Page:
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Obama in Brazil - no questions please

US President Barack Obama with first lady Michelle Obama and daughters Malia and Sasha during their airport arrival at Brasilia Air Base in Brasilia, Brazil, Saturday, March 19, 2011. (AP Photo/Pablo Martinez Monsivais)
Pablo Martinez Monsivais
Pablo Martinez Monsivais

BRASILIA, Brazil -- Diplomatic rituals have for decades followed the American president around the world. But often, issues arise that can alter the scene.

Almost every time the president meets a foreign head of state, either at home or abroad, there are the usual joint statements followed by a question or two from American and home country press. The press corps lingo for this is a "one and one" or "two and two" meaning one or two questions for the American side and one or two for, in this case, the Brazilian side.

Today as the president prepares for his meeting with Brazilian president Dilma Rousseff, the game has changed. The White House press corps had prepared for a joint press conference, statements from each president followed by questions.

But as the president touched down today in the Brazilian capital of Brasilia, we learned that there would be no questions.

With Japan struggling to contain the nuclear disaster and handle the humanitarian crisis there, and the Libyan government fighting the rebel forces in its own country as U.N. powers begin to enforce a no-fly-zone, the press has been anxiously awaiting a chance to ask the president directly about U.S. involvement in these crises.

But the Libyan crisis has apparently taken away the right to ask questions to the president. The Brazilian government has decided that no questions would be posed to the leaders, and because the American president is a guest of Brazil, he and the American press have to follow their lead. Rousseff, who was elected in October, apparently isn't too keen on taking questions.

Specifically, she may want to avoid questions from the press on Libya as Brazil was one of the five countries who abstained from the United Nations vote this week declaring a ceasefire and approving a no-fly-zone in Libya that was approved by the U.S., along with Britain and France, 10-0, with five abstentions.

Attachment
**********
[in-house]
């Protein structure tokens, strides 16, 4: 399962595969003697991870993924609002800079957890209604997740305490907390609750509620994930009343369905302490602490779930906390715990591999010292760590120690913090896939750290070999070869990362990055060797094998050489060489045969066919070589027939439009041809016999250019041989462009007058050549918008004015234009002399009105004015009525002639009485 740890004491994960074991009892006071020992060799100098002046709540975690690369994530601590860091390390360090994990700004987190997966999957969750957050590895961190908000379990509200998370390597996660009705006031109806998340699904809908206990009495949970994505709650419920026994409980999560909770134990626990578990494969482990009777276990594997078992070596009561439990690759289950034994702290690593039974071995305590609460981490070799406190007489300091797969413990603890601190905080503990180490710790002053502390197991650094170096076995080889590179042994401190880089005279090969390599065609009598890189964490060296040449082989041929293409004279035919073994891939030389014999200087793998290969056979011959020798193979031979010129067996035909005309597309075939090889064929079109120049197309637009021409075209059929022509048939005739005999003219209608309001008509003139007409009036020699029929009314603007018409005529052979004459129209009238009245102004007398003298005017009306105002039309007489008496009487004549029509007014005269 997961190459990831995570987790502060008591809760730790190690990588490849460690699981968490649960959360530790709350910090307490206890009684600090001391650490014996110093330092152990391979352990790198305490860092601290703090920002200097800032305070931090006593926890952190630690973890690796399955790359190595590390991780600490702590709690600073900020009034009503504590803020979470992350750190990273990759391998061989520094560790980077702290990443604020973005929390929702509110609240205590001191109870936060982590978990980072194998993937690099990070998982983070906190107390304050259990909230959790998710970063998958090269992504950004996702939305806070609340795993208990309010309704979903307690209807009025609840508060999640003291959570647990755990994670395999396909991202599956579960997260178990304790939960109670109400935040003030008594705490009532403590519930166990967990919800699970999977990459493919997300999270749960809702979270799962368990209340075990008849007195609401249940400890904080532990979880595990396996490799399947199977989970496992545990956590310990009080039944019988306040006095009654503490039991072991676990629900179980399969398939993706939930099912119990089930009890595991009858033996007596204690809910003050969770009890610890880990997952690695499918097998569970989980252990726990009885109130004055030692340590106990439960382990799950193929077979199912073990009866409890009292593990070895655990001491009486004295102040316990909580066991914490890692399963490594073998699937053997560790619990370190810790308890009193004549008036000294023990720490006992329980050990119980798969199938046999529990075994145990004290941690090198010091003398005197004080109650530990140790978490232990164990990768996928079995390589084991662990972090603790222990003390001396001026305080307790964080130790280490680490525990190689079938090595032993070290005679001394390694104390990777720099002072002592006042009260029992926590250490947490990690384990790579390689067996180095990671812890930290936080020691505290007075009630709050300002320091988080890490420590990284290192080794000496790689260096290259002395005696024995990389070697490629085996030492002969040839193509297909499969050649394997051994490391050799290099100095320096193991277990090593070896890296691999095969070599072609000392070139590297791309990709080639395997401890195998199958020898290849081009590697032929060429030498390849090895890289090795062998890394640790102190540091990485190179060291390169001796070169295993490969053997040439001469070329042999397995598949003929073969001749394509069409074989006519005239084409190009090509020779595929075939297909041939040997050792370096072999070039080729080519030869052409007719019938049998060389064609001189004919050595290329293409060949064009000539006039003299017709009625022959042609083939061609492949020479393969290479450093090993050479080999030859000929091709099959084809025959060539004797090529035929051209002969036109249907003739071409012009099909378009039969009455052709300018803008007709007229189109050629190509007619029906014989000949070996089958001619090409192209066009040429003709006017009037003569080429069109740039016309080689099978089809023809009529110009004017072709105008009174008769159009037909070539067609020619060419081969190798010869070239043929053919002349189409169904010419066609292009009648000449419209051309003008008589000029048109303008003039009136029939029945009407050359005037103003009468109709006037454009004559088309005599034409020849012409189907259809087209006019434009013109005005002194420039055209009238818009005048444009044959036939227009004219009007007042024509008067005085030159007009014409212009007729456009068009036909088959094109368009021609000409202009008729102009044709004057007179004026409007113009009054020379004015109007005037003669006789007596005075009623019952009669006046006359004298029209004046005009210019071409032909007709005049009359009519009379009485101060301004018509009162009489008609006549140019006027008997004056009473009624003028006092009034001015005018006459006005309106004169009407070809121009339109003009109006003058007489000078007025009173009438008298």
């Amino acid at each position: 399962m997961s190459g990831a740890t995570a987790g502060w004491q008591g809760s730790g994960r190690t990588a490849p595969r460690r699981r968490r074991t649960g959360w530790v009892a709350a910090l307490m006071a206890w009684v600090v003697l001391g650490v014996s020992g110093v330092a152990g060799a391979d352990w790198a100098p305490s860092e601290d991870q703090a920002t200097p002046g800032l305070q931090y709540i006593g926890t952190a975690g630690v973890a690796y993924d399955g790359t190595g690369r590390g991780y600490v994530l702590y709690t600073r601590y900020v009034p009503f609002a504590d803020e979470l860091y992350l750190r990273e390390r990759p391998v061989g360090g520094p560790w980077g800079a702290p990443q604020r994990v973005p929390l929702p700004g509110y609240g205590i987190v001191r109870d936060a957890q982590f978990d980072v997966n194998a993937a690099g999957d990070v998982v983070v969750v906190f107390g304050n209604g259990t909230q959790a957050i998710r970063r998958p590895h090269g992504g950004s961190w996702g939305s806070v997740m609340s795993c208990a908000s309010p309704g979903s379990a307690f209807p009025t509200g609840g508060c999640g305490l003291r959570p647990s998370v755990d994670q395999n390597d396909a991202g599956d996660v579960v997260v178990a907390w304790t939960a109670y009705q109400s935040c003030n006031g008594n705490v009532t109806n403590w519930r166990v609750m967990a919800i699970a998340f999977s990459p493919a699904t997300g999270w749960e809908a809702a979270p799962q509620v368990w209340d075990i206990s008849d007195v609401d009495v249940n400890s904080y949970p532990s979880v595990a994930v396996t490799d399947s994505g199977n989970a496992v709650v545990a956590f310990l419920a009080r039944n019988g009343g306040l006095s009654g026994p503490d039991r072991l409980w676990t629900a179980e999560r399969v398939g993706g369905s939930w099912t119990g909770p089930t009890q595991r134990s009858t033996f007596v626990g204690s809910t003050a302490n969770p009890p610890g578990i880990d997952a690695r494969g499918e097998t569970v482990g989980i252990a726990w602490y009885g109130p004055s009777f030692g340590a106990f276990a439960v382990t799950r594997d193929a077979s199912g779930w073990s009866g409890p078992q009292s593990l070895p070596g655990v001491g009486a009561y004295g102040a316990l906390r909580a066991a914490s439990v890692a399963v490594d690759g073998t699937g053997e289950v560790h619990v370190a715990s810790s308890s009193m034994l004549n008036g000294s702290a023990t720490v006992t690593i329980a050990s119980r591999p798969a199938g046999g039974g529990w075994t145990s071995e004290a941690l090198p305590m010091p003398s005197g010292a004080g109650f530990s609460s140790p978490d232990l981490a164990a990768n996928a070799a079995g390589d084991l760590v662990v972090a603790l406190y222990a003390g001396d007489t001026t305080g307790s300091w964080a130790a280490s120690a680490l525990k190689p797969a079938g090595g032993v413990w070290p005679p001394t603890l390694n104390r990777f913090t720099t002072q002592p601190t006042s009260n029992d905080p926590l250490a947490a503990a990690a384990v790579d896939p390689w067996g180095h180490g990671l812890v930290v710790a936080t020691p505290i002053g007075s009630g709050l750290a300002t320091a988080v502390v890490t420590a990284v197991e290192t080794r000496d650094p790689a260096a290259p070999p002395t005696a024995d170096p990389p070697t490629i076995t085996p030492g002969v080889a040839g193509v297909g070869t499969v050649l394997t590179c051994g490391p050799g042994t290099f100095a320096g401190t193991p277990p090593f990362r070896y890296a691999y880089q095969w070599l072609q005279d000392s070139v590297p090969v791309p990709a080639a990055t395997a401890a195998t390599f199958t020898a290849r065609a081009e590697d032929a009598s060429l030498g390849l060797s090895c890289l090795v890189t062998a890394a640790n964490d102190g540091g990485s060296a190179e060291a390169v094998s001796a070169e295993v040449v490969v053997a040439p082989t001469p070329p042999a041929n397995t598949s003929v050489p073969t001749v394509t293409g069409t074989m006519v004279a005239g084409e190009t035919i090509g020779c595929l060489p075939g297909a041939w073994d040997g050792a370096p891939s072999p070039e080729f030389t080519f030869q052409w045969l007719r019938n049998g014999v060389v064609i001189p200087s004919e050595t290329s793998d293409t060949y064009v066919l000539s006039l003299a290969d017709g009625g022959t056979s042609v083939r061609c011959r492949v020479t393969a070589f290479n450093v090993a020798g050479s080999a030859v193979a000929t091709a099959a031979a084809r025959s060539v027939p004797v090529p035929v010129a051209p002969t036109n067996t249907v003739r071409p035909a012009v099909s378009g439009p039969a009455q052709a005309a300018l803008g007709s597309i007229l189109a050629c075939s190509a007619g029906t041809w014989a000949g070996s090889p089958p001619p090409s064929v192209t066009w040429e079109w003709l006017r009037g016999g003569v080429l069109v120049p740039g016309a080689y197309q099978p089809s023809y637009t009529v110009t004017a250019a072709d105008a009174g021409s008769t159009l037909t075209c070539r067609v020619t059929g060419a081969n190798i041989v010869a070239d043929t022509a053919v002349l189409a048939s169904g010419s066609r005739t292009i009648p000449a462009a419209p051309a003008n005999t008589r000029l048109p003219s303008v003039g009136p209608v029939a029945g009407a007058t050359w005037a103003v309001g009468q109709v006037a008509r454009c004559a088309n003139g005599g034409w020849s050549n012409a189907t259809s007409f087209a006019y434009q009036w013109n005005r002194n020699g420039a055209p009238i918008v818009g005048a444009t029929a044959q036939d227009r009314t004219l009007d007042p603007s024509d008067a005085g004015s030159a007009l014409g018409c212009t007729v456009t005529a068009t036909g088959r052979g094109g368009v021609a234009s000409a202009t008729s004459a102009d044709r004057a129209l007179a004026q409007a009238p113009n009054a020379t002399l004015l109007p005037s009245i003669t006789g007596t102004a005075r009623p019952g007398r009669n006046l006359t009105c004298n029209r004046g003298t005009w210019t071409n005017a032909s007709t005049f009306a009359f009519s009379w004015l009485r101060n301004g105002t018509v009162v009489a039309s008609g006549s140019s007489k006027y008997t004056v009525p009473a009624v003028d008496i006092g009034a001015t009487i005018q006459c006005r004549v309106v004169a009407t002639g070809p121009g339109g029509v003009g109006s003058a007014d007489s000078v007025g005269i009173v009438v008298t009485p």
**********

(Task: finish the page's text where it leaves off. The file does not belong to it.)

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"We are not convinced that the use of force... will lead to the realization of our common objective -- the immediate end of violence and the protection of civilians," said Maria Luiza Riberio Viotti, Brazil's representative at the United Nations. She also said that Brazil was deeply concerned about the situation in Libya and said that her vote to abstain should not be interpreted as approving the actions of the Libyan government. She said that military actions approved by the U.N. could have unintended consequences "causing more harm than good to the very same civilians we are committed to protecting."

So President Obama and President Rousseff will make their statements. They will surely talk about the mutually beneficial relationship between the two countries and President Obama will undoubtedly talk about the positive economic development that can come from a strong relationship with Brazil.

He very may well say something about the ongoing world crises, but he won't be answering any questions about them today.

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    Robert Hendin is senior producer for "Face the Nation" and a CBS News senior political producer.